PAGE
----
I have been contacted by many constituents regarding the Trade Bill progressing through Parliament today. While I would have preferred to be in Parliament to speak, I am currently shielding. I do however have a proxy, so rest assured my vote will be counted.
I remain concerned about several areas, my thoughts on some of the most crucial:
Parliamentary Scrutiny of Trade Deals
In the past, we have seen trade agreements, negotiated behind closed doors, that have sought to erode the rights, standards and institutions that people value most. I do not believe this is acceptable. The Government needs to set out clearly how it will ensure we will not lower our food, environmental, health or labour requirements due to trade agreements. It is disappointing that the proposals it has set out for parliamentary scrutiny of trade policy so far do little to ensure trade deals will be transparent and reflect the democratic will of the people.
During the Trade Bill’s passage through the House of Commons, I supported amendments to ensure all new free trade agreements are subject to proper parliamentary scrutiny and consent. I also voted to require the Government to publish and consult on the text of each free trade agreement before ratification. Unfortunately, the Government voted down every amendment to the Bill that would have ensured proper parliamentary scrutiny and oversight of our trade agreements. Then, after the House of Lords successfully amended the Trade Bill to give Parliament a meaningful role in debating and approving post-Brexit trade agreements, it delayed bringing the Bill back to the House of Commons, before finally abandoning it at the end of the last parliamentary session.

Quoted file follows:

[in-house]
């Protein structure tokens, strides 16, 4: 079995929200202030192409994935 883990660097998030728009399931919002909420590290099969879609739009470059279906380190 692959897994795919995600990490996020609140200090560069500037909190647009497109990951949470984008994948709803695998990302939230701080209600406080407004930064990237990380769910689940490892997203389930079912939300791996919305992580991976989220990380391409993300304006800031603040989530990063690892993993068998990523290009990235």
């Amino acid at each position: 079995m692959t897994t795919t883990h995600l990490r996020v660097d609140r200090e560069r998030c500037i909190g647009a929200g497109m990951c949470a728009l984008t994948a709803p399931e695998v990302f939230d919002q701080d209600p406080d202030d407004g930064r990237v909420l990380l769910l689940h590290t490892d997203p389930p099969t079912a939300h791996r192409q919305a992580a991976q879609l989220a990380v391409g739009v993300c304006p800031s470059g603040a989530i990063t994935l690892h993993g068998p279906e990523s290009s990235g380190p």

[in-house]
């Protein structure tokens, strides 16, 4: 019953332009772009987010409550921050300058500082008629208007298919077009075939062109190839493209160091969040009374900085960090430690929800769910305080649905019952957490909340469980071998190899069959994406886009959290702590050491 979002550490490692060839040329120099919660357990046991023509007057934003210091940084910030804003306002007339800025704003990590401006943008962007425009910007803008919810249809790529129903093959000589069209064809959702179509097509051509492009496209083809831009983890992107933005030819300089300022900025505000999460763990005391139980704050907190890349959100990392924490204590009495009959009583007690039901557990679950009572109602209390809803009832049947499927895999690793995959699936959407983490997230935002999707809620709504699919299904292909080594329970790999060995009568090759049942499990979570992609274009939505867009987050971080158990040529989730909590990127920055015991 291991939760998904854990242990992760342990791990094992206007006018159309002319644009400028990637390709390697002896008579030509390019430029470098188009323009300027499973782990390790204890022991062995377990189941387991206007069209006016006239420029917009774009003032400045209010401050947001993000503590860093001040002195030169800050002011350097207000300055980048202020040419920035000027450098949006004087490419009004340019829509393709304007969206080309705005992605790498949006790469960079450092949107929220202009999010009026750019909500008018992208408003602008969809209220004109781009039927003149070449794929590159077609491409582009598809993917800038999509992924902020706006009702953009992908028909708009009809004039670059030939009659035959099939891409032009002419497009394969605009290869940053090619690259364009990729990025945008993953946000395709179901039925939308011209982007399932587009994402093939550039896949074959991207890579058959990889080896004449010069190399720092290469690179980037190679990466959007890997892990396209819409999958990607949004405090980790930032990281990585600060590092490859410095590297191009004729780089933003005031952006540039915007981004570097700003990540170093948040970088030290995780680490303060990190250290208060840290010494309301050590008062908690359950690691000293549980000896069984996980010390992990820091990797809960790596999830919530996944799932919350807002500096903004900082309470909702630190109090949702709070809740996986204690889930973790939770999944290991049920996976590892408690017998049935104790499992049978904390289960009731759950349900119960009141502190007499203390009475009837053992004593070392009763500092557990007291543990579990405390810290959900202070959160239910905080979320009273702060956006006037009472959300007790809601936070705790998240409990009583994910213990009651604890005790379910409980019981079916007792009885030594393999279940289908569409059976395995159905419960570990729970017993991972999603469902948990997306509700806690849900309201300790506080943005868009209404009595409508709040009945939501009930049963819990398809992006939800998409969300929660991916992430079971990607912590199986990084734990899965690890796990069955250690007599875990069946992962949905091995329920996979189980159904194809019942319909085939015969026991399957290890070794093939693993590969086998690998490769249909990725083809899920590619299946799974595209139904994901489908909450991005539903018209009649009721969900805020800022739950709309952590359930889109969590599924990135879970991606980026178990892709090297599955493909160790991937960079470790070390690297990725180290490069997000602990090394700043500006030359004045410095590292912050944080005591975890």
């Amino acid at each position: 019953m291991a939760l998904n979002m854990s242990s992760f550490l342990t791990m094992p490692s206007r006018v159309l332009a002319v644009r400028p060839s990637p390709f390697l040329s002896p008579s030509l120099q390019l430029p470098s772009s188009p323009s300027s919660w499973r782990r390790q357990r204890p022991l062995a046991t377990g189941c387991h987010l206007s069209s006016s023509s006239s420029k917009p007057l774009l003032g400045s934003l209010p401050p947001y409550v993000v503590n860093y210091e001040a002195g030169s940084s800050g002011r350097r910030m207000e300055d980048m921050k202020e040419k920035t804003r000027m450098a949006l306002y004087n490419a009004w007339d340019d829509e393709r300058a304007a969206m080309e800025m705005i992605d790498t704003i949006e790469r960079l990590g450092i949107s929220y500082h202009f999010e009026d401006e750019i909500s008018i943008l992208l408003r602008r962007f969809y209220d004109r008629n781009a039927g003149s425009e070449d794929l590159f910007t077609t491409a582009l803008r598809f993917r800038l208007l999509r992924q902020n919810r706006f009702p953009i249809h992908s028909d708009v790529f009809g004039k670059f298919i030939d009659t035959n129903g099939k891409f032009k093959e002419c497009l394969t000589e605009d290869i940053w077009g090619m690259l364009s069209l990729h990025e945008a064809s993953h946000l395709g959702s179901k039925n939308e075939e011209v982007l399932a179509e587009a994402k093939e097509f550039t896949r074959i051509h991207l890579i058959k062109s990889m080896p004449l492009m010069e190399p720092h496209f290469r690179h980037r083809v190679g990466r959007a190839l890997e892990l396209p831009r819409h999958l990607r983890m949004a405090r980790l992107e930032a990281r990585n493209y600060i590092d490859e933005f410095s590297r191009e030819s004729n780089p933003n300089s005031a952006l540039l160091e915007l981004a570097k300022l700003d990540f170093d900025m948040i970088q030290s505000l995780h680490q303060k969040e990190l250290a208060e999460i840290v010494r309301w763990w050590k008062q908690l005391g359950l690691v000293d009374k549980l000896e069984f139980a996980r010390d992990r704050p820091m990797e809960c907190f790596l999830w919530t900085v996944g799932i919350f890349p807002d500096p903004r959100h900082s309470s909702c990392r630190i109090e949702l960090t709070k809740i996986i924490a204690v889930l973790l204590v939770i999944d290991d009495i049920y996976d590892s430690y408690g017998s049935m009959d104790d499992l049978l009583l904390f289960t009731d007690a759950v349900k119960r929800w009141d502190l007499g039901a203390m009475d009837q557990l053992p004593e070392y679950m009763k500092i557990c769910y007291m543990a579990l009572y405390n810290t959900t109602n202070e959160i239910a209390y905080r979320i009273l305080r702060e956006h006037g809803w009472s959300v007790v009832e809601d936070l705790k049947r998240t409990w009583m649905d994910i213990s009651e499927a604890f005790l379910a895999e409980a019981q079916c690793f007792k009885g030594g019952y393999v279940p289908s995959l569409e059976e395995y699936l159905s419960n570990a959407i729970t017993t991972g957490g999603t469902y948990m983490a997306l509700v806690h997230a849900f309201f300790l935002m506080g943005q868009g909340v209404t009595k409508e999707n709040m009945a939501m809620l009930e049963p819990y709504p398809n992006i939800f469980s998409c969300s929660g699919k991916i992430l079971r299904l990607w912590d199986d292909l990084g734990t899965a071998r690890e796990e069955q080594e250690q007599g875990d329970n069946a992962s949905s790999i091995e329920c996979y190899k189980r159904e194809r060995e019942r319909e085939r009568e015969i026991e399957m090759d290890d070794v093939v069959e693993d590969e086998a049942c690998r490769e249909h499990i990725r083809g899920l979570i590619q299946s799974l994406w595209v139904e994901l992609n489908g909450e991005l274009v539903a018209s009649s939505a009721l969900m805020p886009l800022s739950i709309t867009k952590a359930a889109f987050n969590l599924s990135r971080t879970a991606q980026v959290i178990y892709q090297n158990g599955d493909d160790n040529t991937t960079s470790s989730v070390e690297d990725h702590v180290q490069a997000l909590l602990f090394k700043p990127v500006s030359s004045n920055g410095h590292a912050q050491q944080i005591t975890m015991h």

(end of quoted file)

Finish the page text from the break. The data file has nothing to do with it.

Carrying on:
Trade Agreements and the NHS
The UK Government says the NHS and the price it pays for drugs will not be on the table in talks with the US. We must hold it to this pledge, but also consider what is being left unsaid. There is a real threat that trade deals with the US and others could include clauses entrenching existing privatisation in our public services. This would be unacceptable, particularly for Wales and Scotland which could end up subjected to the same levels of privatisation that we see in England. Governments must retain the right to legislate in this area. I will be monitoring this matter closely.
We must ensure all parts of the NHS are fully protected under any trade deals, either through explicit wording ruling out liberalisation measures from applying to it or, better still, a positive list system where parties must actively include different sectors in the deal, rather than exclude them.
The Government also needs to provide proper procedures for scrutiny of future international trade agreements, so we can hold it to account on this. I am disappointed that its current Trade Bill does not do this, and I, therefore, opposed it at Second Reading. I am also disappointed that efforts to protect the NHS and public services at the Bill’s Committee Stage were defeated. The Government needs to bring a proper Trade Bill before Parliament, one which deals with all future trade agreements rather than just so-called “rollover” ones, and that guarantees proper scrutiny and consultation powers for both Parliament and key stakeholders.